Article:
fobj ls    = [ (cat k path,value) | (k,tuples) <- ls , (path,value) <- tuples ]
cat k ""   = k
cat k path = k ++ "." ++ path


(bfiedler) Why the fuck did they let us write such a non-canonical function? I have not the slightest idea how to do it without the workaround for ".":

values = f . aux ""
aux p (Val a) = [(p, a)]
aux p (Obj b) = concatMap (\(s, o) -> aux (p ++ "." ++ s) o) b
f = map (\(s, o) -> (dropWhile (=='.') s, o))


## Assignment 5

a)

${\displaystyle \{\langle s,\sigma \rangle \rightarrow _{1}\langle if\ x>0\ then\ x:=3-2*x;\ s\ else\ skip\ end,\sigma \rangle \rightarrow _{1}\langle x:=3-2*x;s,\sigma \rangle \rightarrow _{1}\langle s,\sigma [x\rightarrow 1]\rangle \}}$

Because ${\displaystyle \sigma (x)=1}$, ${\displaystyle \sigma =\sigma [x\rightarrow 1]}$

b)

${\displaystyle \{x\neq 1\}s\{\Downarrow true\}}$

c)

Use ${\displaystyle \{x\neq 1\}}$ as loop invariant and x<1?0:1 as loop variant

${\displaystyle \{x\neq 1\}}$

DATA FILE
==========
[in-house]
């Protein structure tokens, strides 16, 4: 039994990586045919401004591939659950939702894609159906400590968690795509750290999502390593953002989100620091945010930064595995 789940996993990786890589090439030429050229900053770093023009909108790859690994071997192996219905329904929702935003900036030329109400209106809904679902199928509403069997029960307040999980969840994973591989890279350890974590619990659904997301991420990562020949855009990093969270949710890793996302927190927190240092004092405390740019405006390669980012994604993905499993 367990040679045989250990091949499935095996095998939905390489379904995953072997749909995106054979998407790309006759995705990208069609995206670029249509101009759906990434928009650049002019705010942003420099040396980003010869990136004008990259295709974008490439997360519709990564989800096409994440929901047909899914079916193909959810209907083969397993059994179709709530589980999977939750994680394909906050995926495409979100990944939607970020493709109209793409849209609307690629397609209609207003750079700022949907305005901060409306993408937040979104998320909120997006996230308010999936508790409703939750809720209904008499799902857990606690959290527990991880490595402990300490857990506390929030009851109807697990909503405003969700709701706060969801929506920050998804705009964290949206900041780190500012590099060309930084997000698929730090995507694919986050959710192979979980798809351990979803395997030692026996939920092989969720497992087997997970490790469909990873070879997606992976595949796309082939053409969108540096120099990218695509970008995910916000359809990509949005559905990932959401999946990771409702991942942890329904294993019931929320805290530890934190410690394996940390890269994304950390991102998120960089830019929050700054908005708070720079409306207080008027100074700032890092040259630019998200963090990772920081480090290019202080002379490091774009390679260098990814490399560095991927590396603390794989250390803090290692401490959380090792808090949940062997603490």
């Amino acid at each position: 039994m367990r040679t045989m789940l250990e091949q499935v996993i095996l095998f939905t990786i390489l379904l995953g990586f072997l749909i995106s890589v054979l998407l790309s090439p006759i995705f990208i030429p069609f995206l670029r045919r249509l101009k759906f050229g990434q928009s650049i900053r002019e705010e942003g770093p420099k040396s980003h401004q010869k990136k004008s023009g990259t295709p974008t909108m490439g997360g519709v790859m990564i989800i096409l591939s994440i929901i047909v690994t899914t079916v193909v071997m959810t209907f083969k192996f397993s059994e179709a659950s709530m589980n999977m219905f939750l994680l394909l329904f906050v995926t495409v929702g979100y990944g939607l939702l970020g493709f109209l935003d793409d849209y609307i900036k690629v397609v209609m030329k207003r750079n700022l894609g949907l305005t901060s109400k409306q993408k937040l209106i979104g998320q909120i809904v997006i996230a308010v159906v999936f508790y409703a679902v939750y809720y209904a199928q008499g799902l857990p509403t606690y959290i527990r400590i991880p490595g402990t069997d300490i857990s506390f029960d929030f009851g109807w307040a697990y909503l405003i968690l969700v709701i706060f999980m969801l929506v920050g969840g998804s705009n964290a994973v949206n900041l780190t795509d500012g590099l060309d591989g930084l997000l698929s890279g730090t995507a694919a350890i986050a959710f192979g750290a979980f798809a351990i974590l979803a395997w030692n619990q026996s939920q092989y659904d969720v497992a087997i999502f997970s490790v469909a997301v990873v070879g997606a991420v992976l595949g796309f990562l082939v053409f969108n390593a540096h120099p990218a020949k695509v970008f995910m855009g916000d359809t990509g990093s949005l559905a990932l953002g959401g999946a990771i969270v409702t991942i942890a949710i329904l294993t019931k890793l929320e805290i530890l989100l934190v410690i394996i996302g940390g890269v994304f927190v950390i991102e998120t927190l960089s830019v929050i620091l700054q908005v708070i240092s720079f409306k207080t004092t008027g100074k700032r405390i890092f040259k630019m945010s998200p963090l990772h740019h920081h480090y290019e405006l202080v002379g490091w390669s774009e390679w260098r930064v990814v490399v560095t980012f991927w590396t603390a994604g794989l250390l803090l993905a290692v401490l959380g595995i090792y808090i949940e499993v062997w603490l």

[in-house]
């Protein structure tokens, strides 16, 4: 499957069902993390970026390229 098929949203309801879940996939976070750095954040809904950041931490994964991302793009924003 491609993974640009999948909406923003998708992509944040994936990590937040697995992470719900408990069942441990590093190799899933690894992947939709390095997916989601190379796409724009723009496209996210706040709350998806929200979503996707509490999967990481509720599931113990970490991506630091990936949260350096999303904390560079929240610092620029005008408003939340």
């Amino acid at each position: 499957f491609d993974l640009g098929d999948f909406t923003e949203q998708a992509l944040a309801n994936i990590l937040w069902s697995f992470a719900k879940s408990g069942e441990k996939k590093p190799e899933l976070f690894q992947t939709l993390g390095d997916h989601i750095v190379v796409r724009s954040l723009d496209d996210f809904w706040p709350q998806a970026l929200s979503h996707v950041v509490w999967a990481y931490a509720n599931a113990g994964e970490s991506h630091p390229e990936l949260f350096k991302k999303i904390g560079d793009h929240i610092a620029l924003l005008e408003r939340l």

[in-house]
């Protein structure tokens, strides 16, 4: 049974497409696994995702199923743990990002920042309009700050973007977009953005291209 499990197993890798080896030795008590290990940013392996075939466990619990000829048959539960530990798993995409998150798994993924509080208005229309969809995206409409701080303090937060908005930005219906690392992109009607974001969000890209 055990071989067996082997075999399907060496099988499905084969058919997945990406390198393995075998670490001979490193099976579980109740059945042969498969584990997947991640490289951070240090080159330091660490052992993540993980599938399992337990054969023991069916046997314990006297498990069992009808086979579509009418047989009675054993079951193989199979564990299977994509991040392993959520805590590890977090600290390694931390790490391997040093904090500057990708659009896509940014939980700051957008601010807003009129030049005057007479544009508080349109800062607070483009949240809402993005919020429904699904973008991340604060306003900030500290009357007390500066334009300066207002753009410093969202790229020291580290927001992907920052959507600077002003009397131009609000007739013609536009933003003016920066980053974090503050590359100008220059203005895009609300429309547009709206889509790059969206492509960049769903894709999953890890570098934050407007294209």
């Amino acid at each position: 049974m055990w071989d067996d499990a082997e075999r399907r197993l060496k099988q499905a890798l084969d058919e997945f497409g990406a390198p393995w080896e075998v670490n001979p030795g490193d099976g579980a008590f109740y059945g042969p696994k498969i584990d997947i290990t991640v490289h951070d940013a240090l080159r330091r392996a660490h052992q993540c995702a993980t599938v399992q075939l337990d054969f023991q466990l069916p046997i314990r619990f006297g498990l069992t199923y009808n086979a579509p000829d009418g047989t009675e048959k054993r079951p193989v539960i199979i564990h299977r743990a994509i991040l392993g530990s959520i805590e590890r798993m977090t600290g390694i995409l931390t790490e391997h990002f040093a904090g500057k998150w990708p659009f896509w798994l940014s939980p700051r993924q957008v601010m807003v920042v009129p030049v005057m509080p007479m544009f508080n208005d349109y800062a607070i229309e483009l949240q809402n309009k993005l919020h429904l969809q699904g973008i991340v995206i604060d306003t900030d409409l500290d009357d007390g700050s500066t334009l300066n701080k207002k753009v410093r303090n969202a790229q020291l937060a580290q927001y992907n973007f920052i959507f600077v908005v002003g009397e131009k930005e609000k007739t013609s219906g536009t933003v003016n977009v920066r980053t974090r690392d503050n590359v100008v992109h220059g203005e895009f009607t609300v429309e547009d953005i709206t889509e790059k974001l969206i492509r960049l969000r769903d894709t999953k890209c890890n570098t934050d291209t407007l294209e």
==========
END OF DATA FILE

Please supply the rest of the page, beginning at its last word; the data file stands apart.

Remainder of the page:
while x > 0 do
${\displaystyle \{x>0\wedge x\neq 1\wedge x<1?0:1=Z\}}$
${\displaystyle \models }$
${\displaystyle \{3-2*x\neq 1\wedge (3-2*x)<1?0:1=0\wedge Z=1\}}$
x:=3-2*x
${\displaystyle \{x\neq 1\wedge x<1?0:1=0\wedge Z=1\}}$
${\displaystyle \models }$
${\displaystyle \{x\neq 1\wedge x<1?0:1
end
${\displaystyle \{\Downarrow \neg (x>0)\wedge x\neq 1\}}$
${\displaystyle \models }$
${\displaystyle \{\Downarrow true\}}$


## Assignment 6

a)

We prove this by induction on the shape of the axiomatic semantics derivation tree.

The predicate is P(T) = root(T) = {P} s {Q} and s contains no ass. or while) => P entails Q

Base case: Last used rule is skip. By definition of the rule, we get P = Q, thus also ${\displaystyle P\models Q}$.

Step cases: